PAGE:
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Our chart today, drawn from the data obtained from the central bank website shows that Nigeria’s gross external reserves recorded an accretion of USD88 million to date since the start of August, while it reported a depletion of around USD37.5 million between the close of July and August 19.
On the other hand, there was a marginal increase of USD64 million to USD39.2 billion in July from June’s close.
The positive increases reported come despite the dwindling foreign exchange inflow from crude oil due to the oil sector’s low productivity and investment.
However, this positive increase may not have taken into account Nigeria’s receipt from crude oil export, which has been, over time, hampered by vandalism and other forms of crude oil theft including the smuggling of oil products and vessels at the nation’s borders where Nigeria lost billions of Naira.
This is at a time when there is global liquidity
tightening, currency devaluations in some
emerging and developing markets due to the rising US dollar value, sinking growth expectations, and elevated inflationary pressures, countries, including Nigeria, are making drawdowns from their gross reserves- foreign currency holdings- in a bid to prop up their currency against the dollar.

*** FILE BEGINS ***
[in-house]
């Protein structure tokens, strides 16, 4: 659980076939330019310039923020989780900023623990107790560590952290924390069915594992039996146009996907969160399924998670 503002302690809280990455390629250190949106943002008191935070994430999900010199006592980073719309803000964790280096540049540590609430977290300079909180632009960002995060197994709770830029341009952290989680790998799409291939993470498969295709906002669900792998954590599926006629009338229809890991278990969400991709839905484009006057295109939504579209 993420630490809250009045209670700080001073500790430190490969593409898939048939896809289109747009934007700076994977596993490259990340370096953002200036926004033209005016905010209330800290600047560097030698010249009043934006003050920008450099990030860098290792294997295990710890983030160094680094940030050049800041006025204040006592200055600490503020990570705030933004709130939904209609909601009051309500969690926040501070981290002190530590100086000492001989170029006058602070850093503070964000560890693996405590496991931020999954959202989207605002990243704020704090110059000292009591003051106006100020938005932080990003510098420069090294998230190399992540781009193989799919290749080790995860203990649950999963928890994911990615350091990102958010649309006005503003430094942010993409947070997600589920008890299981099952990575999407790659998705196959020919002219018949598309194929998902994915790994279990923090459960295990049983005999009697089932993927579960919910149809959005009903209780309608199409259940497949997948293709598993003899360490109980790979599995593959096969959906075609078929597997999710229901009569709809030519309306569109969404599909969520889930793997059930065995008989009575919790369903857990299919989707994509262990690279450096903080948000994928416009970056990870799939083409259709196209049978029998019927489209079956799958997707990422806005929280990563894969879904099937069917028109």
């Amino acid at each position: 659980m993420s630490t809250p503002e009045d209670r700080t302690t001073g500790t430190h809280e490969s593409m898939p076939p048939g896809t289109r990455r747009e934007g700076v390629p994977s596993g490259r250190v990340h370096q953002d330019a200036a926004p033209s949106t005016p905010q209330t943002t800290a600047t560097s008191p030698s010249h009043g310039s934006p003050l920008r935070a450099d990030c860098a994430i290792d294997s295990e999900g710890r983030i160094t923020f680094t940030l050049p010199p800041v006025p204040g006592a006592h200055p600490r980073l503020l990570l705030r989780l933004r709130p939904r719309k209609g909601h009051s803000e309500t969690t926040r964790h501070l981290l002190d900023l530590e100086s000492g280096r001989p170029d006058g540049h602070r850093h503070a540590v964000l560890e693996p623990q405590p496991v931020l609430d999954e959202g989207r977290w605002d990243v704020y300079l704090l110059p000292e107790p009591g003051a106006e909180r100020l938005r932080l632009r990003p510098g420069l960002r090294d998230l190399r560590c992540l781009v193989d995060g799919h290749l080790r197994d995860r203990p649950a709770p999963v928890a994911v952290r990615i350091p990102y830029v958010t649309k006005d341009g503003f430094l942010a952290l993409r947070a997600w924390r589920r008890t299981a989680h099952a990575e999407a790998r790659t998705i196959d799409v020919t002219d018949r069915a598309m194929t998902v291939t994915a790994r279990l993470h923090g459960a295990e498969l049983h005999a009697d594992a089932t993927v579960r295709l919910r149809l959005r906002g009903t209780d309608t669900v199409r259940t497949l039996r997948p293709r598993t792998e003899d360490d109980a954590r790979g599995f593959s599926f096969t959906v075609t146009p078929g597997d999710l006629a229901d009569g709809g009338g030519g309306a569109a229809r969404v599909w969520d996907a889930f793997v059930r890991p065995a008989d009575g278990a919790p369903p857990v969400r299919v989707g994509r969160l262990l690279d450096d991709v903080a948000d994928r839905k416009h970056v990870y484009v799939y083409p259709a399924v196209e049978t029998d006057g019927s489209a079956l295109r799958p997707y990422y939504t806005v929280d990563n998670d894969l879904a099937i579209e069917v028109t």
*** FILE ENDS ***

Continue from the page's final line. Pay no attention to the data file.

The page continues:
The above portends the reality that frontier and emerging market economies, just like the low- middle-income economies, are feeling the brunt of dollar spikes which further exacerbates inflationary pressures, leaving most central banks to opt for tightening monetary policy to quell inflation and for price control.
Further from the data, and seen in the reserve’s movement from our chart, total foreign reserves at the end of July can run as merchandise import cover for 9.1 months and can be considered a healthy buffer in our thinking..
Our analysis of the data from the CBN website revealed that the gross external reserves have depleted further as it continued its free- fall to USD38.2 billion in August as the apex bank maintains its weekly intervention in the currency market from USD40.52 billion at the start of the year.
Other factors driving this decline may be the impact of the shocks from the Russian-Ukraine unrest on the external environment, which has led to higher import bills for Nigeria from rising prices of commodities.
In July 2022, oil price value (using the OPEC Reference Basket) with their prospective crude oil benchmark declined sharply by $9.17 per barrel to $108.55 per barrel despite robust physical market fundamentals that have continued to underpin the market.
Nonetheless, we think that the country’s inability to reap from high crude oil prices still speaks of some of the country’s shortcomings in FX repatriation or revenue generation from oil and other non-oil sources
Notwithstanding the efforts by the apex bank to drive increased fx inflow, such as the Naira4dollar scheme introduced in 2021 and
the RT200 FX scheme earlier this year to grow Nigeria’s FX earnings in 3-5 years, we see the current reserves levels as a healthy
However, we think the CBN’s FX demand management measures will continue as the bank represses FX demand to allow for strong growth in foreign reserve holding
IMPORTANT DISCLOSURES: This report is produced by the Research Desk, Cowry Asset Management Limited (CO